Wednesday, August 24, 2016

Selling Your Writing to Sailing Magazines: A Review

If there is one overwhelmingly popular way that would-be cruisers dream of filling the cruising kitty while underway, it is by writing. And why not? Ample time and a daily cocktail of equal parts adventure and inspiration provide plenty of fodder for stories. Not to mention the fact that the sea will often bring out the desire to wax poetic in a person. Sadly, writing doesn't always pay the bills...or, any bills for that matter. Not only is writing a famously meager way to make a living, but the cruising world is small and the publications that cater to us - and the audiences that read them - are limited.

BUT...all is not lost! There are many cruisers selling words and making decent money with their writing, and you can be one of them. The new book "Selling Your Writing to the Boating Magazines (and other niche mags)" is a step by step guide on how to, well... sell your writing to boating magazines. Turns out, there are tricks to successfully writing for niche publications and industry-proved ways to ensure your piece stands out in the crowd. While it is difficult to make a bonafide living by writing articles, published stories can be a fantastic way to drop coins (and sometimes many!) into the cruising kitty. You just need to know how.

"Selling Your Writing to the Boating Magazines (and other niche mags)" is your book. Author Micheal Robertson is not only a fellow live-aboard cruiser, but one of the people making a decent chunk of change with his writing, and has been for years. You might recognize his name among the authors of the fantastic book, >>>"Voyaging with Kids"<<< and he is regularly featured in the most popular sailing publications, so he knows what he is talking about when it comes to pitching magazines. His book is not only for sailors either, the tips and tricks can be applied to any niche publication. While his examples, contacts and anecdotes will be almost exclusively related to the sailing industry, they will be helpful to any writer try to break into the industry.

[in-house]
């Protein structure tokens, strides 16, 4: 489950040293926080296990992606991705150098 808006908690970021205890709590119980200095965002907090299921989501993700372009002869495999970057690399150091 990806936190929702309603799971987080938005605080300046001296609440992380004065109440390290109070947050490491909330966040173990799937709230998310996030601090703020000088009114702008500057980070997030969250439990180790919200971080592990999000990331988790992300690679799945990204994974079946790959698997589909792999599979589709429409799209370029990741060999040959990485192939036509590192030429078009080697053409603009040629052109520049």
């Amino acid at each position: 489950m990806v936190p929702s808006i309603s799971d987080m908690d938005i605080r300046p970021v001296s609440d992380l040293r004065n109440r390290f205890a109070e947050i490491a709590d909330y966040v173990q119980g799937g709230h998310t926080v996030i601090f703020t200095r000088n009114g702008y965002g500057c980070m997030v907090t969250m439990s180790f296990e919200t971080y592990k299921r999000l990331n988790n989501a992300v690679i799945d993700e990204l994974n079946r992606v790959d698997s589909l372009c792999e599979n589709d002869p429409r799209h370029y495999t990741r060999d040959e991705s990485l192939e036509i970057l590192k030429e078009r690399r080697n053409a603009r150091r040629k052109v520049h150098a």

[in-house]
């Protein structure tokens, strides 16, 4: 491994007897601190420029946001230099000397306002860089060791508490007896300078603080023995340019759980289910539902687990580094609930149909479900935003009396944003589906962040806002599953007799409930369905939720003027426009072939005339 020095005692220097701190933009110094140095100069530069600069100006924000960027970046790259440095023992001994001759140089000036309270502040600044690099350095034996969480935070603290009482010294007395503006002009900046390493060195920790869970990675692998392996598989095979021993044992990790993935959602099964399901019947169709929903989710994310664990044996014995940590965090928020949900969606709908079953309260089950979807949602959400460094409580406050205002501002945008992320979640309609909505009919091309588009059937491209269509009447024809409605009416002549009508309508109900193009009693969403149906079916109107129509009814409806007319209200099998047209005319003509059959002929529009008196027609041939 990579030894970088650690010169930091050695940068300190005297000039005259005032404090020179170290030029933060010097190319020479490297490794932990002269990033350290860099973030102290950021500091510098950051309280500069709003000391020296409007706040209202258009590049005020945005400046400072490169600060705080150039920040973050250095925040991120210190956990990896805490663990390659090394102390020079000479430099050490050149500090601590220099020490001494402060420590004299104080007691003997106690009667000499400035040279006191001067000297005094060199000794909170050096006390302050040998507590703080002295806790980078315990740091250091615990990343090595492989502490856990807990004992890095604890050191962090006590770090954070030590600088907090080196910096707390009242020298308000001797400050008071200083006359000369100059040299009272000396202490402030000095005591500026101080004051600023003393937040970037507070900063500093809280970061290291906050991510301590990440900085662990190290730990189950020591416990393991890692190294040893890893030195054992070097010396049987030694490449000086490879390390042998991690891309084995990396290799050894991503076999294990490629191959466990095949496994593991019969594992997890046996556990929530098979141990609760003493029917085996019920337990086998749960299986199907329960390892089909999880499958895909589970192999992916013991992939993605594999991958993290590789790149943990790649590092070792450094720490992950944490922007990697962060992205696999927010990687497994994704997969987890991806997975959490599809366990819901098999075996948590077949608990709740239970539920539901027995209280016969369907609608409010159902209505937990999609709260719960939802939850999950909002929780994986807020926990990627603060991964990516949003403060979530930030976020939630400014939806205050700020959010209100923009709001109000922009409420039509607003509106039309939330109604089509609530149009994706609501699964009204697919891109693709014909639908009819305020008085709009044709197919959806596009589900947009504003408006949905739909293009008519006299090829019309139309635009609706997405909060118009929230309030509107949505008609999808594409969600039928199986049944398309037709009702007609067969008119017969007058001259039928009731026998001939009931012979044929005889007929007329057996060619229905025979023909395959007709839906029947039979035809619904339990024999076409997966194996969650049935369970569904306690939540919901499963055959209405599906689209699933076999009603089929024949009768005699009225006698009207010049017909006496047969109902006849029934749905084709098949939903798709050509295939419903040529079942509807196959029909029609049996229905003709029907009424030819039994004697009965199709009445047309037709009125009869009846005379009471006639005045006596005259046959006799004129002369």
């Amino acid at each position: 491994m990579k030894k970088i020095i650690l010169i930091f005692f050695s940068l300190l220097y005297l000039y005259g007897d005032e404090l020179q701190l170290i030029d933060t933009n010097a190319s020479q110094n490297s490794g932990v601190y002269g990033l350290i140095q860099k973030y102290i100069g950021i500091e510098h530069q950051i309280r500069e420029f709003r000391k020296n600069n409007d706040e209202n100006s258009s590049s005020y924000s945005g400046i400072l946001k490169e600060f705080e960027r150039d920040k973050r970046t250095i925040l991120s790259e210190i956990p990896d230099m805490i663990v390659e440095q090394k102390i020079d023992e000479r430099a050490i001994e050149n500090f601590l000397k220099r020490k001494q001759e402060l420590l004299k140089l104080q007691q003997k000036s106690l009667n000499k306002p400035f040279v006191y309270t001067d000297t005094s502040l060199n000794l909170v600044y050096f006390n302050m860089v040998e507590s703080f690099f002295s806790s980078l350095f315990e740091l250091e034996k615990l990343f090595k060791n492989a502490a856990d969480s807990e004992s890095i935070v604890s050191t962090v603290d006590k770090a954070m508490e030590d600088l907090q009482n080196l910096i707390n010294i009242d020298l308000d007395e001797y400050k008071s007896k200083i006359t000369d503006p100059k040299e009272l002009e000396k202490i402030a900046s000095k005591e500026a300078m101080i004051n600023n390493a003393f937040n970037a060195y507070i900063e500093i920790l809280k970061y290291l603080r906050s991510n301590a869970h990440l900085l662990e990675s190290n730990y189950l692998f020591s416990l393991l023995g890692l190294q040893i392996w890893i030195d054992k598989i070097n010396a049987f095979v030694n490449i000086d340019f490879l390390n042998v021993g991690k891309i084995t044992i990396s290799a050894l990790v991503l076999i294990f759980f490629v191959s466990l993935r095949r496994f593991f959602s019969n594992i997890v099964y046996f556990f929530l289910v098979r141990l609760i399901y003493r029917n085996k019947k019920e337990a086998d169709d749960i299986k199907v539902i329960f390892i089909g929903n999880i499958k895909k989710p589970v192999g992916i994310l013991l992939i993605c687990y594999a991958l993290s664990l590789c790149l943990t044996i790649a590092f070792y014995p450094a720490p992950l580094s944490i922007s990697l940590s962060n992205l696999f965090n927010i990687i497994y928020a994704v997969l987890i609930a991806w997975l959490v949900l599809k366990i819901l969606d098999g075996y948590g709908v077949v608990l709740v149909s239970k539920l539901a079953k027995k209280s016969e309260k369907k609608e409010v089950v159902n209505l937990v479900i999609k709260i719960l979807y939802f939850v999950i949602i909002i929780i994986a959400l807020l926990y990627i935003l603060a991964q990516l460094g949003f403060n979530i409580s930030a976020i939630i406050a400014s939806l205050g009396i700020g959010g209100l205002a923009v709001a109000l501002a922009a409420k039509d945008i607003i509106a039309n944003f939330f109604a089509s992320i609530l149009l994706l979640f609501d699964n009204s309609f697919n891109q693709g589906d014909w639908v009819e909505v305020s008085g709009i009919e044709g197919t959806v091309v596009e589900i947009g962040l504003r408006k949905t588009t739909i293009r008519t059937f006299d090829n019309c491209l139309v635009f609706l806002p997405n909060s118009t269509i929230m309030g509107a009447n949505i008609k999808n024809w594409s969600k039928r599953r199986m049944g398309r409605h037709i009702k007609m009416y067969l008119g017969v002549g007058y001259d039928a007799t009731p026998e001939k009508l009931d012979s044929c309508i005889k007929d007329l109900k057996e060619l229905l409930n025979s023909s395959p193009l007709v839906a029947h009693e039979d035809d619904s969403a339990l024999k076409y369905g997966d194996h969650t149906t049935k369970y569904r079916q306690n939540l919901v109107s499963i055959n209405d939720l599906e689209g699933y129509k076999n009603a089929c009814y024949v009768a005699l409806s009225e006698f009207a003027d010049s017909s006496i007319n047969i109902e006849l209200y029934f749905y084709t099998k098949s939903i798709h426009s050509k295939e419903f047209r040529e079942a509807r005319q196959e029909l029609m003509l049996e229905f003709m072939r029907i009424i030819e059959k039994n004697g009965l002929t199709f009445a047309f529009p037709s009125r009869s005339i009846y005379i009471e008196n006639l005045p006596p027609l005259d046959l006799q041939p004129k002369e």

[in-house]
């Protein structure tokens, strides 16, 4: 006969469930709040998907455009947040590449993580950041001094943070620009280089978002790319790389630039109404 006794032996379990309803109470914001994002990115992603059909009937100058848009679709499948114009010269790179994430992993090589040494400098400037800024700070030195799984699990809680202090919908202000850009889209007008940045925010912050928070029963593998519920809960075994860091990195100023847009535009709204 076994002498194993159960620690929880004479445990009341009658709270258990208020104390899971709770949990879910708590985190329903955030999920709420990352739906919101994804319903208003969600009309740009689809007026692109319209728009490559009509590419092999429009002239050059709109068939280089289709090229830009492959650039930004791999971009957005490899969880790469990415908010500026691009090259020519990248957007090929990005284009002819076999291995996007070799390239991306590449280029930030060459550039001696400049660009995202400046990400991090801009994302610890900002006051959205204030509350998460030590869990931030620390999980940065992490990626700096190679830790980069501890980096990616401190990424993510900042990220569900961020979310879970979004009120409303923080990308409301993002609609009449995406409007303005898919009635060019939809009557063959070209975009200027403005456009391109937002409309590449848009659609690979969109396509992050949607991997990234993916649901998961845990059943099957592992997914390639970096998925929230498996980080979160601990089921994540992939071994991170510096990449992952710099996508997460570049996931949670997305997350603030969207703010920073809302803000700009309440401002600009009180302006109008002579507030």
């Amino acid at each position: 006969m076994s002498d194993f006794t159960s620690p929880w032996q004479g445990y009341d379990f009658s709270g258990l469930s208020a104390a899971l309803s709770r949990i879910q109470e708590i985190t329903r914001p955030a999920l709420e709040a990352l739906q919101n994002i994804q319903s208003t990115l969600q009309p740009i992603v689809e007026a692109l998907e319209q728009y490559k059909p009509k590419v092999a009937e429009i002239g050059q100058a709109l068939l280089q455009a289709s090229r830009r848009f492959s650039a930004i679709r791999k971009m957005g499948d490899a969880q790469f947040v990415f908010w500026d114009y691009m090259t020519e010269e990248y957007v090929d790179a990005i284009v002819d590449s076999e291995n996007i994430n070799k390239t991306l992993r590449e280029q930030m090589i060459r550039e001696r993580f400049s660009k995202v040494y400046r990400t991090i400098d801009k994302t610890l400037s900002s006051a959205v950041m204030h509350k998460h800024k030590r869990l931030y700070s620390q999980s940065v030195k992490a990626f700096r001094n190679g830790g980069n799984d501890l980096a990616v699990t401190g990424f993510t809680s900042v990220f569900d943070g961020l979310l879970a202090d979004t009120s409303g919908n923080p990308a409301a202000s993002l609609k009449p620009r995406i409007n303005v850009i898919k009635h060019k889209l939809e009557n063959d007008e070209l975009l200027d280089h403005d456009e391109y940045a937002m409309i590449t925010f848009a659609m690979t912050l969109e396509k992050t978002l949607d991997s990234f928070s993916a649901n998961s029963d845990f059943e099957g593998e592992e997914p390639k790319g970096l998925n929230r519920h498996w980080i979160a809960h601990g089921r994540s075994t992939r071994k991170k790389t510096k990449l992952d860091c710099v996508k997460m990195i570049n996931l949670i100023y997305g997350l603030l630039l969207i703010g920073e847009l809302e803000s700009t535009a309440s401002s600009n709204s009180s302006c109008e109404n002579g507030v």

I obviously have a vested interest in this subject because, in time, I have big plans to ramp up my writing and (hopefully) make more money with it - so when he reached out to me for a review, I jumped at the chance...

The book is short, sweet and to the point. I read it in three days, so it is by no means overwhelming, which I loved. It assumes you know nothing about publishing, which makes it very easy for a layman to read. It's laid out in a very organized "step by step" way - from pitch to payment - any really demystifies the world of publication. "Selling Your Writing to the Boating Magazines (and other niche mags)" takes you through each and every step of the publishing process, he offers tips on how to make your piece stand out and how to forge good relationships with editors. In short, Michael lays out everything for you in a clean, easy to understand format. The only thing he doesn't do is write your piece for you.

Not convinced? Some other review snippets from very prominent cruisers and industry insiders:
“From now on when I get queries from sailors wanting to know how to get started as writers for the sailing press, I’ll recommend this book. It’s not just the book editors have been waiting for, it’s the book long awaited by every sailor who hopes to make a buck while pursuing his sailing dream.” —Karen Larson, Publisher of Good Old Boat